The Adelaide Festival ran from February 28 – March 15, 2020.In this postcard HUMPHREY BOWER reviews Almeida Theatre’s The Doctor and Traverse Theatre Company’s Mouthpiece.
Arthur Schnitzler was a fin de siècle Viennese-Jewish doctor, playwright and author of fiction. He’s most famous for his literary and dramatic treatment of sexual and class hypocrisy: his most widely translated and performed play Reigen (known in French as La Ronde) was adapted by David Hare as The Blue Room; and his novella Traumnovelle is the basis for Stanley Kubrick’s Eyes Wide Shut.
However he also wrote about anti-Semitism – most directly in Professor Bernhardi. The play is set in Vienna in 1900, when widespread anti-Jewish sentiment was on the rise and being exploited by populist politicians, with consequences Schnitzler could not have predicted but we now know all too well. The play has been updated by Robert Icke as The Doctor.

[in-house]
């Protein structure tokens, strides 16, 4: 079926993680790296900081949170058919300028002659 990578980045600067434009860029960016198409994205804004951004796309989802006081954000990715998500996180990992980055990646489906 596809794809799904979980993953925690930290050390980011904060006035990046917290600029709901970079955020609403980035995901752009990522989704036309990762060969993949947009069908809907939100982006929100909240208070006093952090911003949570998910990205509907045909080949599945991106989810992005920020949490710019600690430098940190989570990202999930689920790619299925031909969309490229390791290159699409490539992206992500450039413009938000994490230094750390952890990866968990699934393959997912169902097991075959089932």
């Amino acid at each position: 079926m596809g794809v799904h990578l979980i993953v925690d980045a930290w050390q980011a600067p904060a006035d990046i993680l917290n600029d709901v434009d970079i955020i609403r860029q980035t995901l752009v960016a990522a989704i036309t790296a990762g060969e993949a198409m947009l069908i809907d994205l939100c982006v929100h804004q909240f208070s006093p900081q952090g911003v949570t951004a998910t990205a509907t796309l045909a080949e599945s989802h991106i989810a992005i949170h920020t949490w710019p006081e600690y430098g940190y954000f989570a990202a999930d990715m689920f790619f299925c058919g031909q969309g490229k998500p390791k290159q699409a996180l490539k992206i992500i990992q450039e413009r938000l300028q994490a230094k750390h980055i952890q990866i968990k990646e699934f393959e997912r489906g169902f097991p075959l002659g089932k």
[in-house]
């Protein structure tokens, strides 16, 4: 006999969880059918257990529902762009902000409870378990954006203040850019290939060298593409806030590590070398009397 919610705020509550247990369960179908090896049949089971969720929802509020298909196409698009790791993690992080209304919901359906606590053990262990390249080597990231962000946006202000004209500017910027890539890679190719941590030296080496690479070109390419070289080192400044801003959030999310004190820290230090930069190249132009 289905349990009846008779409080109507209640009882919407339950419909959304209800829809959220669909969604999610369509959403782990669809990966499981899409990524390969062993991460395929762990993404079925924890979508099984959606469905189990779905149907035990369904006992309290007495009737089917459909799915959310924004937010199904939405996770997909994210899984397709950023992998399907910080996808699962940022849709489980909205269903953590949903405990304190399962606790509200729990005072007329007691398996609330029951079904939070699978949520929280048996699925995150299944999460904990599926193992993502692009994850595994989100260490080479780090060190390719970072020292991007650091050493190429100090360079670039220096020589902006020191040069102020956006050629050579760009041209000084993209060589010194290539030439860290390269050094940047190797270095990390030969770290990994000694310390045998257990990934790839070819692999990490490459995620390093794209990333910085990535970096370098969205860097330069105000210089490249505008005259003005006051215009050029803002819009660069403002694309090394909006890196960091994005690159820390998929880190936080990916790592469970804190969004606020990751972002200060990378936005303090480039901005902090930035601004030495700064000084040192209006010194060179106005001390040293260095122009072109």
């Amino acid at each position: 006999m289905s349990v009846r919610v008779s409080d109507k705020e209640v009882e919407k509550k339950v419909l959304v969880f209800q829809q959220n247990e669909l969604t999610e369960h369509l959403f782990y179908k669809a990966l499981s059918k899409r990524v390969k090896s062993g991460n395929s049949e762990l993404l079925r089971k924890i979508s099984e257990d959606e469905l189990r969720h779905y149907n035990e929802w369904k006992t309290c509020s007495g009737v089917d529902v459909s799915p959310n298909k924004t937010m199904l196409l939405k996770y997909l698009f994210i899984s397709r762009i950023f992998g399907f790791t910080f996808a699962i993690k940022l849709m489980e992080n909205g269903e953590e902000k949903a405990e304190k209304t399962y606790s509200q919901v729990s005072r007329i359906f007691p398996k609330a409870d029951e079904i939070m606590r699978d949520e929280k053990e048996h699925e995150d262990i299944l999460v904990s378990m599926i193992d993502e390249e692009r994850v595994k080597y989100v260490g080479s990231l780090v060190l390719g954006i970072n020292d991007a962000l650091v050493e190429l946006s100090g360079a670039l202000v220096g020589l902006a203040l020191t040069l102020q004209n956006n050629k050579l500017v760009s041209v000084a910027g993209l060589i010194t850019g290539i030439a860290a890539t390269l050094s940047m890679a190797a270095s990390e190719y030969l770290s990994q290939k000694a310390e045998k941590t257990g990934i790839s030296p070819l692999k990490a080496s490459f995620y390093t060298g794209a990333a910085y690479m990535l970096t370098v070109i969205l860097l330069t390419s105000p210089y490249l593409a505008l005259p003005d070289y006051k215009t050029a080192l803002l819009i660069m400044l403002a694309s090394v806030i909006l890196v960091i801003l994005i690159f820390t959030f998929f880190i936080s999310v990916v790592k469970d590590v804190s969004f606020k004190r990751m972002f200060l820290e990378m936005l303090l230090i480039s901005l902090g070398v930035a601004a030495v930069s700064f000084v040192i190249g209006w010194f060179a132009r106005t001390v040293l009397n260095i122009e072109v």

The plot deals with a Jewish doctor and director of a charity-funded hospital who prevents a Catholic priest from giving the last rites to a female patient dying of septicaemia following a botched abortion. He does so in order to spare her distress because she’s delirious from the infection and unaware that she’s dying; the summoning of the priest is a routine procedure that the doctor decides to overrule.
Nevertheless he’s attacked by the press and falsely accused of striking the priest, the hospital is threatened with bankruptcy, and a law is proposed in parliament banning Jews from certain positions. In the end the doctor is betrayed or abandoned by most of his (non-Jewish) colleagues, who agree to him being charged with ‘obstructing religious observance’. He resigns from his position in protest, is put on trial and ultimately sent to prison.